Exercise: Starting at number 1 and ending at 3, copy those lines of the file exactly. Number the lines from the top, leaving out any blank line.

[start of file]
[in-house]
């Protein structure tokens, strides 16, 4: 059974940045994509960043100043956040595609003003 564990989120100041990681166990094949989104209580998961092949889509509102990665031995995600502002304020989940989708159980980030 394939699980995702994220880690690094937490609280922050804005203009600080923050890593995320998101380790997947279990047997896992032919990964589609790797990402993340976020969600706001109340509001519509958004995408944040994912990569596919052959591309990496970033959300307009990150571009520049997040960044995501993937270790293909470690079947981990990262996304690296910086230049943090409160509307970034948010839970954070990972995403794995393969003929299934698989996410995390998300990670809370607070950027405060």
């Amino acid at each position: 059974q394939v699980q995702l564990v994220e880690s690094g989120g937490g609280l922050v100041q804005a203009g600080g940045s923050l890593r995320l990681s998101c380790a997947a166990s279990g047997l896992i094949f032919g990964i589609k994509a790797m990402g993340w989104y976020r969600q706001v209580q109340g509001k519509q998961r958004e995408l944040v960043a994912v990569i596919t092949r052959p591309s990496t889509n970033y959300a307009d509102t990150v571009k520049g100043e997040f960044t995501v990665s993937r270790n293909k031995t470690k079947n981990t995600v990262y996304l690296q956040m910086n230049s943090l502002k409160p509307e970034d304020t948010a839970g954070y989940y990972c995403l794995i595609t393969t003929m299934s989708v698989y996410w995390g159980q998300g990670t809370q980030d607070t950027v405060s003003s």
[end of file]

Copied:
[in-house]
């Protein structure tokens, strides 16, 4: 059974940045994509960043100043956040595609003003 564990989120100041990681166990094949989104209580998961092949889509509102990665031995995600502002304020989940989708159980980030 394939699980995702994220880690690094937490609280922050804005203009600080923050890593995320998101380790997947279990047997896992032919990964589609790797990402993340976020969600706001109340509001519509958004995408944040994912990569596919052959591309990496970033959300307009990150571009520049997040960044995501993937270790293909470690079947981990990262996304690296910086230049943090409160509307970034948010839970954070990972995403794995393969003929299934698989996410995390998300990670809370607070950027405060």
């Amino acid at each position: 059974q394939v699980q995702l564990v994220e880690s690094g989120g937490g609280l922050v100041q804005a203009g600080g940045s923050l890593r995320l990681s998101c380790a997947a166990s279990g047997l896992i094949f032919g990964i589609k994509a790797m990402g993340w989104y976020r969600q706001v209580q109340g509001k519509q998961r958004e995408l944040v960043a994912v990569i596919t092949r052959p591309s990496t889509n970033y959300a307009d509102t990150v571009k520049g100043e997040f960044t995501v990665s993937r270790n293909k031995t470690k079947n981990t995600v990262y996304l690296q956040m910086n230049s943090l502002k409160p509307e970034d304020t948010a839970g954070y989940y990972c995403l794995i595609t393969t003929m299934s989708v698989y996410w995390g159980q998300g990670t809370q980030d607070t950027v405060s003003s």